My Sister, My Love: The Intimate Story of Skyler Rampike had me at hello its first two sentences:
“Dysfunctional families are all alike. Ditto ‘survivors.’
“Me, I’m the ‘surviving’ child of an infamous American family…”
My Sister, My Love is the fictionalised account of the JonBenet Ramsey murder of Christmas 1996, a story that has captivated me since it hit the newsstands some fifteen years ago.
It is written by the awesome Joyce Carol Oates, whom I’ve never read in novel form before, but whose articles I have come across online. Since its publication in 2008, I’ve longed to read it, and serendipitously came across it in a secondhand bookstore earlier this year. It has taken me since then to read it!
But coming in at 562 pages, it’s not exactly light reading, both in size and subject matter.
The book focuses on the life of Skyler Rampike, brother to child ice-skating prodigy, Bliss Rampike (nee Edna Louise Rampike), and he and his parents’ struggle to come to terms with her murder.
The book is somewhat longwinded, but thoroughly enjoyable. Some parts before and after the murder could have been spared, but it’s all part of Oates’ effort to build the story and the characters within it.
The story is written from Skyler’s perspective, but switches rapidly from first- to second- to third-person narration, which can be jarring at first but ultimately lends itself to the insight we get into the twisted and troubled mind of Skyler.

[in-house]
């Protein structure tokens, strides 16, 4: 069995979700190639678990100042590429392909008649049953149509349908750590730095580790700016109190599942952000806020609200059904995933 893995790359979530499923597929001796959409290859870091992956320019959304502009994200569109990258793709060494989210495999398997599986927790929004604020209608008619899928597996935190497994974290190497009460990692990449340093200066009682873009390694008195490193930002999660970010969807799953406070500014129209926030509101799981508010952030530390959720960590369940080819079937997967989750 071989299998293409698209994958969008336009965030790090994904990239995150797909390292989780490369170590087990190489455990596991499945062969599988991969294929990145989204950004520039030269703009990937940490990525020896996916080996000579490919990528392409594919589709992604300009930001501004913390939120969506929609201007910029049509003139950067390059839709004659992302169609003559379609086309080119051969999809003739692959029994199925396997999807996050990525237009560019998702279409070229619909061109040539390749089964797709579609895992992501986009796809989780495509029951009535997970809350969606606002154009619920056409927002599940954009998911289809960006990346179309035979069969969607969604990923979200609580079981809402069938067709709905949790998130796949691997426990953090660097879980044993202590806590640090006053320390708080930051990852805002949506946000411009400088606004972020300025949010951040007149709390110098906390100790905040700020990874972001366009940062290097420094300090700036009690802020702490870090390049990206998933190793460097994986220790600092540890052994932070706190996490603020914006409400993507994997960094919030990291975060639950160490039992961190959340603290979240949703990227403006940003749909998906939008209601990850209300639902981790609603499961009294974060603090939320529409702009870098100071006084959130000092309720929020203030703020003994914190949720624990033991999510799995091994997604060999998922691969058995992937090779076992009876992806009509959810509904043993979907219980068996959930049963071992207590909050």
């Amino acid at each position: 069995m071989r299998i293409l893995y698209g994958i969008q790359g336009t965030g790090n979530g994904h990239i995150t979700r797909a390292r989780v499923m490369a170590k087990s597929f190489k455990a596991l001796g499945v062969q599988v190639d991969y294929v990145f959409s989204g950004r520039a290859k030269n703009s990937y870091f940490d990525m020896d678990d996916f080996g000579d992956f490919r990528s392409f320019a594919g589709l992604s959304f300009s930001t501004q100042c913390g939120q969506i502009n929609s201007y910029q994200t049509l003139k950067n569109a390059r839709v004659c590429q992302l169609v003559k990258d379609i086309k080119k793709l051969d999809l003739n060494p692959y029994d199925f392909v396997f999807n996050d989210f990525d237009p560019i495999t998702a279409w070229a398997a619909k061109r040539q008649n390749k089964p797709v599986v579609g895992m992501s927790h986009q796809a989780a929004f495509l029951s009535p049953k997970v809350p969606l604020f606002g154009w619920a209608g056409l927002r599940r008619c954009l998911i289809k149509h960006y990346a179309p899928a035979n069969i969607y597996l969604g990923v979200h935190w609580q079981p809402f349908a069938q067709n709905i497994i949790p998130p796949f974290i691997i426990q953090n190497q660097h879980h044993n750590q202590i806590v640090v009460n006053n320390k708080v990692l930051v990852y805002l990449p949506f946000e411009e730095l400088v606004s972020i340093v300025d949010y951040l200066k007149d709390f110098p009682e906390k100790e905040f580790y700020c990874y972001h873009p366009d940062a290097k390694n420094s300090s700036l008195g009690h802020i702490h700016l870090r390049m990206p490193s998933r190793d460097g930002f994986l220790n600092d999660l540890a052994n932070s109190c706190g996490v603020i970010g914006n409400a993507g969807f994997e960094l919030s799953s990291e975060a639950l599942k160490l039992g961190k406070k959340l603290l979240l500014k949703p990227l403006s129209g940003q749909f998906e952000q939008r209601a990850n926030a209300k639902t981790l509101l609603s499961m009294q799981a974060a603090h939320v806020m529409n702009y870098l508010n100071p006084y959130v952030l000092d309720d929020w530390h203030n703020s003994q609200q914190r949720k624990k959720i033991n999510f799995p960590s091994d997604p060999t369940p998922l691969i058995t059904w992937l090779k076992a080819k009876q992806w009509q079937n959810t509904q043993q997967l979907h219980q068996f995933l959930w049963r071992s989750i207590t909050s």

Oates also borrows from other high-profile pop cultureisms, like the Simpson murder (Skyler’s boarding school for troubled/famous children girlfriend is most definitely supposed to be Simpson’s daughter), Wicked (“Popular! In America, what else matters?” [p. 152]), and The Catcher in the Rye, with Skyler calling faux snow “phony-looking” (p. 319). In fact, I think Oates’ key inspiration was probably J.D. Salinger’s most famous fictional outing.
It’s hard to separate the fictional Rampike family Oates has so expertly crafted from the real Ramsey family, which has fallen to pieces since JonBenet’s murder. As in real life, mother Betsey died, and father Bix remarried. But what do we know of Burke Ramsey, whom Skyler was based on? Nothing much.
And that’s where Oates saw an opening: to tell one of America’s most fascinating unsolved murders from the perspective of the person who, by a lot of peoples’ accounts, is the prime suspect.